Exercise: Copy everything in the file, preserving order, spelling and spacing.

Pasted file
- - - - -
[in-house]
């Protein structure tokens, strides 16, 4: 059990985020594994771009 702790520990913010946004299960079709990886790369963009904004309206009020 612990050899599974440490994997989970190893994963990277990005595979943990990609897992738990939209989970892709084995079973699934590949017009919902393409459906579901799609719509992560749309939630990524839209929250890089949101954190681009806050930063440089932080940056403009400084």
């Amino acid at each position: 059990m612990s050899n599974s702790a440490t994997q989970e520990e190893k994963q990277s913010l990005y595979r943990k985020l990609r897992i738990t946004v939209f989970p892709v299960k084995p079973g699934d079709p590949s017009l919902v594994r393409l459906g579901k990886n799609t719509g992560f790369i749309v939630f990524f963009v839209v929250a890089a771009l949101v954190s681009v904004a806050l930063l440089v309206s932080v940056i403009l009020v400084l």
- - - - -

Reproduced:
[in-house]
């Protein structure tokens, strides 16, 4: 059990985020594994771009 702790520990913010946004299960079709990886790369963009904004309206009020 612990050899599974440490994997989970190893994963990277990005595979943990990609897992738990939209989970892709084995079973699934590949017009919902393409459906579901799609719509992560749309939630990524839209929250890089949101954190681009806050930063440089932080940056403009400084």
């Amino acid at each position: 059990m612990s050899n599974s702790a440490t994997q989970e520990e190893k994963q990277s913010l990005y595979r943990k985020l990609r897992i738990t946004v939209f989970p892709v299960k084995p079973g699934d079709p590949s017009l919902v594994r393409l459906g579901k990886n799609t719509g992560f790369i749309v939630f990524f963009v839209v929250a890089a771009l949101v954190s681009v904004a806050l930063l440089v309206s932080v940056i403009l009020v400084l």